In most cases, the authors, copyright, and license for each file reside in header comments in the source code. When it does not, we have attempted to attribute it accurately in the table below.

Financial Support

LifeHash is a project of Blockchain Commons. We are proudly a "not-for-profit" social benefit corporation committed to open source & open development. Our work is funded entirely by donations and collaborative partnerships with people like you. Every contribution will be spent on building open tools, technologies, and techniques that sustain and advance blockchain and internet security infrastructure and promote an open web.

To financially support further development of LifeHash and other projects, please consider becoming a Patron of Blockchain Commons through ongoing monthly patronage as a GitHub Sponsor. You can also support Blockchain Commons with bitcoins at our BTCPay Server.


We encourage public contributions through issues and pull requests! Please review for details on our development process. All contributions to this repository require a GPG signed Contributor License Agreement.


The best place to talk about Blockchain Commons and its projects is in our GitHub Discussions areas.

Gordian Developer Community. For standards and open-source developers who want to talk about interoperable wallet specifications, please use the Discussions area of the Gordian Developer Community repo. This is where you talk about Gordian specifications such as Gordian Envelope, bc-shamir, Sharded Secret Key Reconstruction, and bc-ur as well as the larger Gordian Architecture, its Principles of independence, privacy, resilience, and openness, and its macro-architectural ideas such as functional partition (including airgapping, the original name of this community).

Blockchain Commons Discussions. For developers, interns, and patrons of Blockchain Commons, please use the discussions area of the Community repo to talk about general Blockchain Commons issues, the intern program, or topics other than those covered by the Gordian Developer Community or the Gordian User Community.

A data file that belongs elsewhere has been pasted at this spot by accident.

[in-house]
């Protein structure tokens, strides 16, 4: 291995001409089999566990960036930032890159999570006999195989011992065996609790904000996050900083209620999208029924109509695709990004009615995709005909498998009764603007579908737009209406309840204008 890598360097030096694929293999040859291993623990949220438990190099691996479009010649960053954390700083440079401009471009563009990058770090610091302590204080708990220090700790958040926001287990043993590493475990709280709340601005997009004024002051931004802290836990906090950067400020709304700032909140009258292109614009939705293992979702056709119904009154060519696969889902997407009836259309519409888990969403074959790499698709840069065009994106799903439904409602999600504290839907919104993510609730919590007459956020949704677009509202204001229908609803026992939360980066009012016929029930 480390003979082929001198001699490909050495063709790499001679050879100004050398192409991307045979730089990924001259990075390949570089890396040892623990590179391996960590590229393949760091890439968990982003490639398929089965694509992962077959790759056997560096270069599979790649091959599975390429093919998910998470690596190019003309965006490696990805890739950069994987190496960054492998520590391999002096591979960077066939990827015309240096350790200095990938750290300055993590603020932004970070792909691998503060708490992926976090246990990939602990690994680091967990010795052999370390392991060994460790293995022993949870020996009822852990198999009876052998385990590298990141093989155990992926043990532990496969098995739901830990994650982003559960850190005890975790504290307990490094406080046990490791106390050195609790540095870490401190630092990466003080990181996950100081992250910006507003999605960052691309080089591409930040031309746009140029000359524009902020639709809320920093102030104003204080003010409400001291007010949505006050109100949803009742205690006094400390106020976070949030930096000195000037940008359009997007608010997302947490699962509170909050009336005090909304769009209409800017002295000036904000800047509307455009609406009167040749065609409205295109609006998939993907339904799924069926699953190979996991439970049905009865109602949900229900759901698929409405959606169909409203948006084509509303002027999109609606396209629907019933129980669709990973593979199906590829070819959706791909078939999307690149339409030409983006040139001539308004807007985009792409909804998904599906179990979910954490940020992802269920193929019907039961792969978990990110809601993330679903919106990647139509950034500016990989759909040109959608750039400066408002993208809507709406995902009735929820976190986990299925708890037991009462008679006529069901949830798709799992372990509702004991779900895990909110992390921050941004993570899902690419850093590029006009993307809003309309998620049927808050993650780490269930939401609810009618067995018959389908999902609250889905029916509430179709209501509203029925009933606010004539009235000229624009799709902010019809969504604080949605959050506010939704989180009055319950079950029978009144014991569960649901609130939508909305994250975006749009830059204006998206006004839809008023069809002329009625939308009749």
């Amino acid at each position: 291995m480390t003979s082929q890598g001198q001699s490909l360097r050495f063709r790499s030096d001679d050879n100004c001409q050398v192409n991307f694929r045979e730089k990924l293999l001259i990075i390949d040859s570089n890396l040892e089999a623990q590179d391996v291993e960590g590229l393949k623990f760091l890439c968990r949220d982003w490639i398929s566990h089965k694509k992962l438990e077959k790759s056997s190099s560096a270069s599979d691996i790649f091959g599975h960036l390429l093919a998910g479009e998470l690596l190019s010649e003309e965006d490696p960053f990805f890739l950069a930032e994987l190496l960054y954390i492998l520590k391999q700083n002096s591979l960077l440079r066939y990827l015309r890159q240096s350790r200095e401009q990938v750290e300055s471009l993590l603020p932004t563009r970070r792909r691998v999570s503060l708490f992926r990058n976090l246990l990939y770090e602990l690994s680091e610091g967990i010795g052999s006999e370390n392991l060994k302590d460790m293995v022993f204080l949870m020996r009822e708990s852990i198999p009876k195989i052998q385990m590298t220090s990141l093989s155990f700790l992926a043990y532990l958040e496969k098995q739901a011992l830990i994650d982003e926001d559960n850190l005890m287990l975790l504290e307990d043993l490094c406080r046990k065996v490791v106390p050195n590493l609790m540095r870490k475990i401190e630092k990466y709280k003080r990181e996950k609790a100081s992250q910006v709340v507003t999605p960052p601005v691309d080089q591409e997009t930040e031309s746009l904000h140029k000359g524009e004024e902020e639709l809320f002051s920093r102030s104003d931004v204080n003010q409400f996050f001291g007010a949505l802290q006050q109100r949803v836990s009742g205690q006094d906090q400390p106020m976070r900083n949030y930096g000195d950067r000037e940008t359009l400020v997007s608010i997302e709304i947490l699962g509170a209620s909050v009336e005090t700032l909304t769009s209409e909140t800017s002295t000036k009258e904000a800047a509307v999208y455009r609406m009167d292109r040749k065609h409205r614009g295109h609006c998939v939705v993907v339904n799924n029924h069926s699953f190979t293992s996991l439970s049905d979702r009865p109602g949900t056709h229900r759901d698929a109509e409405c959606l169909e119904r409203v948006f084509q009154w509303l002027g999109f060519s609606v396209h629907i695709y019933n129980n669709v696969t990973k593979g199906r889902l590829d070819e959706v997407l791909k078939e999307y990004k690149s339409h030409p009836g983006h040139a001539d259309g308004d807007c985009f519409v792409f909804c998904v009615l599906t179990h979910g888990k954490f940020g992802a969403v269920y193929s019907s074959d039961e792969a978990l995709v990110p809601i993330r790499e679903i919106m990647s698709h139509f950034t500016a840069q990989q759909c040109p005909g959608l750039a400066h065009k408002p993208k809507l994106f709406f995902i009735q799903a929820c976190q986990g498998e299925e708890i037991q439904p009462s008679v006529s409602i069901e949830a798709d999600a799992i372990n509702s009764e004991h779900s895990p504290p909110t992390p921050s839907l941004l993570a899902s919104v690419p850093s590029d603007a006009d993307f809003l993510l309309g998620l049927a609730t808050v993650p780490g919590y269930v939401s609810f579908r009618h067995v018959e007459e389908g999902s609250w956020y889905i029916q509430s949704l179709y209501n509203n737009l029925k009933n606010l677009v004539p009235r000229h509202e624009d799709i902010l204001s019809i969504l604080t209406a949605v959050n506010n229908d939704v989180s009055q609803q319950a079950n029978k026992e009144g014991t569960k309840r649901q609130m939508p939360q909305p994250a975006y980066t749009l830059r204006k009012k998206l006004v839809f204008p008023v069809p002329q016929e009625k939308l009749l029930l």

Other Questions & Problems

As an open-source, open-development community, Blockchain Commons does not have the resources to provide direct support of our projects. Please consider the discussions area as a locale where you might get answers to questions. Alternatively, please use this repository's issues feature. Unfortunately, we can not make any promises on response time.

If your company requires support to use our projects, please feel free to contact us directly about options. We may be able to offer you a contract for support from one of our contributors, or we might be able to point you to another entity who can offer the contractual support that you need.


The following people directly contributed to this repository. You can add your name here by getting involved. The first step is learning how to contribute from our documentation.

Name Role Github Email GPG Fingerprint
Wolf McNally Originator, Project Lead @WolfMcNally <> 9436 52EE 3844 1760 C3DC  3536 4B6C 2FCF 8947 80AE
Christopher Allen Principal Architect @ChristopherA <> FDFE 14A5 4ECB 30FC 5D22 74EF F8D3 6C91 3574 05ED

Responsible Disclosure

We want to keep all of our software safe for everyone. If you have discovered a security vulnerability, we appreciate your help in disclosing it to us in a responsible manner. We are unfortunately not able to offer bug bounties at this time.

We do ask that you offer us good faith and use best efforts not to leak information or harm any user, their data, or our developer community. Please give us a reasonable amount of time to fix the issue before you publish it. Do not defraud our users or us in the process of discovery. We promise not to bring legal action against researchers who point out a problem provided they do their best to follow the these guidelines.

Reporting a Vulnerability

Please report suspected security vulnerabilities in private via email to (do not use this email for support). Please do NOT create publicly viewable issues for suspected security vulnerabilities.

The following keys may be used to communicate sensitive information to developers:

Name Fingerprint
Christopher Allen FDFE 14A5 4ECB 30FC 5D22 74EF F8D3 6C91 3574 05ED

You can import a key by running the following command with that individual’s fingerprint: gpg --recv-keys "<fingerprint>" Ensure that you put quotes around fingerprints that contain spaces.


A web-based demo of the LifeHash visual hash algorithm, written in C++ and compiled to WebAssembly.